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Large Hadron Collider restart on track


GENEVA (AFP): Scientists are restarting the world's most powerful atom-smasher over coming days, the European Organisation for Nuclear Research (CERN) said Sunday, as they prepare a new campaign to explore the secrets of the universe.

The 3.9 billion euro (USD 5.6 billion) Large Hadron Collider (LHC) was shut down in December to ready it for collisions at unfathomed energy levels. It was run for a few weeks after being successfully revived from a 14 month breakdown.

The particle collider -- inside a 27-kilometre (16.8-mile) tunnel straddling the Franco-Swiss border near Geneva -- is aimed at understanding the origins of the universe by recreating the conditions that followed the Big Bang.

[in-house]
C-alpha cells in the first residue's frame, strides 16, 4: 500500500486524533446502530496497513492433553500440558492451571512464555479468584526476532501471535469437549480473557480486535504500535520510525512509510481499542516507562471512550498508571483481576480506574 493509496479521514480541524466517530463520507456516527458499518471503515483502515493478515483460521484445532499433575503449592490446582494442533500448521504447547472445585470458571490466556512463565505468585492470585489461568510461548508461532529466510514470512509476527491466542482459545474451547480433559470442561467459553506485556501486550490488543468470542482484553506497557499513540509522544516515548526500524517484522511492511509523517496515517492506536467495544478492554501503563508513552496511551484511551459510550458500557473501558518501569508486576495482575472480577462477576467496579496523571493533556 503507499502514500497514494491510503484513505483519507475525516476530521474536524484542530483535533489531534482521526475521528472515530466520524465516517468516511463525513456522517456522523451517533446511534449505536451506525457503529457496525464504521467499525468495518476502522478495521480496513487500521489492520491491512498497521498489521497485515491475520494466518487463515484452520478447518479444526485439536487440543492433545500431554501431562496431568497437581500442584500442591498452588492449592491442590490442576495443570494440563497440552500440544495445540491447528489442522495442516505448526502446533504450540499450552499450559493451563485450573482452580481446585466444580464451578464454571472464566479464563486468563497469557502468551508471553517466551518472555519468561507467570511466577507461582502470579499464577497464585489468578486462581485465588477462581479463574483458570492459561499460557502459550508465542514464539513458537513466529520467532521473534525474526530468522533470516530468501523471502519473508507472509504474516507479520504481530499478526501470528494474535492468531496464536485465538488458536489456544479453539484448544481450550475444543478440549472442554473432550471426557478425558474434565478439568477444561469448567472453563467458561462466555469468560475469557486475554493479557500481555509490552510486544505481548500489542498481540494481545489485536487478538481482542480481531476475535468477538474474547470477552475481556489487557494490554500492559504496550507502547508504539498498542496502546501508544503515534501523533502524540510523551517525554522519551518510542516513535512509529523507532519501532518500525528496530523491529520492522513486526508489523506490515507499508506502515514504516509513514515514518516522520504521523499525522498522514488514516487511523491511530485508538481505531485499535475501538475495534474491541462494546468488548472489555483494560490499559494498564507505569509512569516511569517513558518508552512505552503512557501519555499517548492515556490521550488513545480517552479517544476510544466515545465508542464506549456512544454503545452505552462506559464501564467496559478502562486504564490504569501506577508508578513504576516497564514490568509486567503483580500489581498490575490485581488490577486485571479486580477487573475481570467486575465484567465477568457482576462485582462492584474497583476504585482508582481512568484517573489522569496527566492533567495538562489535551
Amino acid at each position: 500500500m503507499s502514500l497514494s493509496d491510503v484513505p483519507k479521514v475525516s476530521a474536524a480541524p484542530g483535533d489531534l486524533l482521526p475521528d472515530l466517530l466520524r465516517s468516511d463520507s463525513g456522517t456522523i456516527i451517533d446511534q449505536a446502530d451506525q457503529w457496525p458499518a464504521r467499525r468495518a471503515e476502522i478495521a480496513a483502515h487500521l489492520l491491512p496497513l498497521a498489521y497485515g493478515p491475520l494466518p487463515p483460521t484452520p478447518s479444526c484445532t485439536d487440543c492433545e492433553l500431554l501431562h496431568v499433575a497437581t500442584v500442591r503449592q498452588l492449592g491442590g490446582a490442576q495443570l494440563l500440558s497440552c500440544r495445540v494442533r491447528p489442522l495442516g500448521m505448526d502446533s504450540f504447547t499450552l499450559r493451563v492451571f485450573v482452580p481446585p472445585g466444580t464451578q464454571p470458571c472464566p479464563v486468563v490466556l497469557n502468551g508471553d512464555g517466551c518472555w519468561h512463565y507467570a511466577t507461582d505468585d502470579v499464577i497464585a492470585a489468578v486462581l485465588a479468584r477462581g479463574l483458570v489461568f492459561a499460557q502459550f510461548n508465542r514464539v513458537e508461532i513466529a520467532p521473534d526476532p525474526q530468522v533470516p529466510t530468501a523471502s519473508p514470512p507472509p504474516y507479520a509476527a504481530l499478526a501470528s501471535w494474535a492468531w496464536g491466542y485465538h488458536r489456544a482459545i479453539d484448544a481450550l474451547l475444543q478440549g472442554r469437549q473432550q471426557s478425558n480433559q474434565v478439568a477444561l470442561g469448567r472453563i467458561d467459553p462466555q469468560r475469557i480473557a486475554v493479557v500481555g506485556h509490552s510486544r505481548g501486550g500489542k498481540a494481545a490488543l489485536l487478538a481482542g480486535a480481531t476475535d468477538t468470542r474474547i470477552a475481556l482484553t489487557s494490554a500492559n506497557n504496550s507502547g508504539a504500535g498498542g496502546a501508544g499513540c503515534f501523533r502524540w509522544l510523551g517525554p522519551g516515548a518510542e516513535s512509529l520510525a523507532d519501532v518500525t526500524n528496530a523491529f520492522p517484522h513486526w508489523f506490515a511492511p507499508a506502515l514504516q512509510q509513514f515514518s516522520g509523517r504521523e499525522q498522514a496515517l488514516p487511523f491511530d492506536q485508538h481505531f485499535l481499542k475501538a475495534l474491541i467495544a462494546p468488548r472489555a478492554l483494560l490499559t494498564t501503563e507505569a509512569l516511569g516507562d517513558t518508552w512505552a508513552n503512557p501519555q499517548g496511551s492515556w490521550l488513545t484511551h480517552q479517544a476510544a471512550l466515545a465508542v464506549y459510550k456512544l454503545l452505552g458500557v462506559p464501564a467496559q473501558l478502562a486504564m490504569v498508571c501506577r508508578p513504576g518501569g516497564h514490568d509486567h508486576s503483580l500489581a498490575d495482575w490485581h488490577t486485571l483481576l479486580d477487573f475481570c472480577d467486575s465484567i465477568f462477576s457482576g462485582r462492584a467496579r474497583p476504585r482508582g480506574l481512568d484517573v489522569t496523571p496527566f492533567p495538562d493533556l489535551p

"We should be getting beams back in the LHC between Monday and Wednesday, with the first high energy collisions - so the real start of the research programme - coming two to four weeks later," CERN spokesman James Gillies told AFP.

"This is as scheduled when we switched off in December."

In the weeks before the technical shutdown, the collider achieved over a million particle collisions and accelerated proton beams to energy levels never reached before, according to CERN.

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